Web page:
# Statistical Thermodynamics and Rate Theories/Vibrational partition function of a diatomic molecule

The general form of the molecular partition function is an infinite sum which is open form, making it difficult to calculate, this is why the sum is approximated as a closed form which leads to an algebraic equation. The derivation of the closed form on the equation is as follows:

The open form of the vibrational partition function:$q_{vib}=\sum _{j}g_{j}\exp \left({\frac {-\epsilon _{j}}{k_{B}T}}\right)$ solving for $\epsilon _{j}$ $\epsilon _{j}$ $=E_{j}-E_{0}$ $\epsilon _{j}$ $=$ $h\nu$ $(j+{\frac {1}{2}})$ $-h\nu$ $(0-{\frac {1}{2}})$ $\epsilon _{j}$ $=h\nu$ $j$ $-$ ${\frac {1}{2}}$ $h\nu$ $-$ ${\frac {1}{2}}$ $h\nu$ $=h$ $\nu$ $j$ (where j=0,1,2...)

and by substituting $g_{j}$ $=1$ (i.e., singly degenerate) into the summation for $q_{vib}$ the resulting equation is:

$q_{vib}=\sum _{j=0}^{\infty }$ $\exp \left({\frac {-h\nu j}{k_{B}T}}\right)=\sum _{j=0}^{\infty }[\exp \left({\frac {-h\nu }{k_{B}T}}\right)]^{j}$ The j is taken outside the brackets by the common exponent rule: $\exp(ab)=\exp(a)\exp(b)$ Note that $E_{n}$ $=$ $h\nu (n+{\frac {1}{2}})$ is the equation that represents the energy levels of a harmonic oscillator which is used to approximate the vibrational molecular degree of freedom. The vibrational zero point energy is not negligible and must be defined at n=0.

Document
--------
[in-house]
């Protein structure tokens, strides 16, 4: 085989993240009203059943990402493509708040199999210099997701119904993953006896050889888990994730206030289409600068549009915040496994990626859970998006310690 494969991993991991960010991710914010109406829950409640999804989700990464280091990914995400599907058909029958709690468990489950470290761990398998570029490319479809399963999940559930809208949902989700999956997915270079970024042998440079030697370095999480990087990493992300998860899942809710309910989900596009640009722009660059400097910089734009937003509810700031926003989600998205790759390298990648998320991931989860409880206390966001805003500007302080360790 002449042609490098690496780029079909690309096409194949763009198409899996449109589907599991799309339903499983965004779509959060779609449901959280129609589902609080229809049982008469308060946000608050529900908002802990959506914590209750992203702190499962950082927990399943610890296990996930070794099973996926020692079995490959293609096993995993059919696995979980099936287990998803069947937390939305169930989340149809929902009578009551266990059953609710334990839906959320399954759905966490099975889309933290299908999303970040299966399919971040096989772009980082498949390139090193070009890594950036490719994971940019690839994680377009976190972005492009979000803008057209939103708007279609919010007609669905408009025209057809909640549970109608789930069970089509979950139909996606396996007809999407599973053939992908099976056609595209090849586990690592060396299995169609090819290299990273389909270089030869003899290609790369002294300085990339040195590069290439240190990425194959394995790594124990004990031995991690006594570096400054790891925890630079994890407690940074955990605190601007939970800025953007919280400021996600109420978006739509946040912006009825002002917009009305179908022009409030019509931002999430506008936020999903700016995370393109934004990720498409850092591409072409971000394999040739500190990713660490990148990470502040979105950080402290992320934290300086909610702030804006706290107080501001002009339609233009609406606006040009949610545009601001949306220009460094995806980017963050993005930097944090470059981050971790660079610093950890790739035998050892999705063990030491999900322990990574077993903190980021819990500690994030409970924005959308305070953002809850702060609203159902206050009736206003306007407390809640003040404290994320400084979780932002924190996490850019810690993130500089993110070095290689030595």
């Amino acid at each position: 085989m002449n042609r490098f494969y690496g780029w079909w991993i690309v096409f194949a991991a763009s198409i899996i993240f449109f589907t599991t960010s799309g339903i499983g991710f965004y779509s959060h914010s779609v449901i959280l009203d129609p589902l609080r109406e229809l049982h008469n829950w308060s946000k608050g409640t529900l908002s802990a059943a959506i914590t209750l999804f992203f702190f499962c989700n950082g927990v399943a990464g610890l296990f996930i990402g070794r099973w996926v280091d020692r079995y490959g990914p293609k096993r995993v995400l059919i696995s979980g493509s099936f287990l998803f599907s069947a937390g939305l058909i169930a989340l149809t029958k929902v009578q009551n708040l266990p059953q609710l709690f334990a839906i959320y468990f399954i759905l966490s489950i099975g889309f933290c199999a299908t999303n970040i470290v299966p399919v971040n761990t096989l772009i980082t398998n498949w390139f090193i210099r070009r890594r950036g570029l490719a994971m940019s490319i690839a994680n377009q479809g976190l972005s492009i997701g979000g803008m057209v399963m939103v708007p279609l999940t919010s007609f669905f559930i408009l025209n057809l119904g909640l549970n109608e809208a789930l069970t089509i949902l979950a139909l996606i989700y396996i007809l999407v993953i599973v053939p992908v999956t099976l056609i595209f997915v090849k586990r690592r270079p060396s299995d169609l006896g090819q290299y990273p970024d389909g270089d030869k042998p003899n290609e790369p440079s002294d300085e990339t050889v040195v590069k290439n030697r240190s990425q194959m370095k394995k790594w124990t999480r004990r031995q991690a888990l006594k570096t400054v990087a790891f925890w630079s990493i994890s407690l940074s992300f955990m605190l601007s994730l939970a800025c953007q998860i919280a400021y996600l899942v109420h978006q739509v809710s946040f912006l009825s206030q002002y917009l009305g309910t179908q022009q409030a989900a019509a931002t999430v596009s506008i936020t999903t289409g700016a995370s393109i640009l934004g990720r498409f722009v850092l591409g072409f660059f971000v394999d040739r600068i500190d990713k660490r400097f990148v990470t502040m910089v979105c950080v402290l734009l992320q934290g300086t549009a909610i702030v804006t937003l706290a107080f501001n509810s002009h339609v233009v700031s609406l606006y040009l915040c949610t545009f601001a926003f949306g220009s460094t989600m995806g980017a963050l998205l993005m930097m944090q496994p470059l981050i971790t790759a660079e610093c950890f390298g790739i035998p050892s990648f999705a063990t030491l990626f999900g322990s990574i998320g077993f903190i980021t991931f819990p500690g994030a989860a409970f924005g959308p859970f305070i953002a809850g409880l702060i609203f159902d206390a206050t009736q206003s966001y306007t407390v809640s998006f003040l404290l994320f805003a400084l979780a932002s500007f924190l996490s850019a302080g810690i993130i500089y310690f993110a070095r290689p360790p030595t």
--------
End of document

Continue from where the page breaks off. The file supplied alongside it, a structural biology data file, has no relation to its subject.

Next, in order for the open system to be converted into the closed system, the equation must take the form of a geometric series identity, like in calculus.

if x<1, $\sum _{i=0}^{\infty }$ $x^{i}$ $=$ ${\frac {1}{1-x}}$ This is done by first letting $e^{\left({\frac {-h\nu }{k_{B}T}}\right)}$ $=x$ Then, $q_{vib}=\sum _{j=0}^{\infty }$ $x^{j}$ this converges when x<1, giving ${\frac {1}{1-x}}$ and by replacing x with the original expression, you have:

$q_{vib}=$ ${\frac {1}{1-\exp \left({\frac {-h\nu j}{k_{B}T}}\right)}}$ where $\nu$ is the vibrational frequency of the molecule, which can by found by the following equation: $\nu$ =${\frac {1}{2\pi }}$ $\left({\frac {k}{\mu }}\right)^{\frac {1}{2}}$ where k is the spring constant of the molecule and $\mu$ is the reduced mass

### Example

Calculate the population of the ground vibrational state of $N_{2}$  at 298.15 K. ($\nu =7.072\times 10^{13}s^{-1}$ )

$q_{vib}={\frac {1}{1-\exp \left({\frac {-h\nu j}{k_{B}T}}\right)}}$

$={\frac {1}{1-\exp \left({\frac {-(6.626068\times 10^{-34}Js\times 7.072\times 10^{13}s^{-1}}{1.3807\times 10^{-23}JK^{-1}\times 298.15K}}\right)}}=1.000011$

Next the Probability of the ground state can be calculated: $P_{0}={\frac {\exp \left({\frac {-E_{0}}{k_{B}T}}\right)}{q_{vib}}}={\frac {\exp(0)}{1.000011}}=0.999998$

This means that 99.9998% of all $N_{2}$  molecules are in the ground vibrational state at 298.15 K.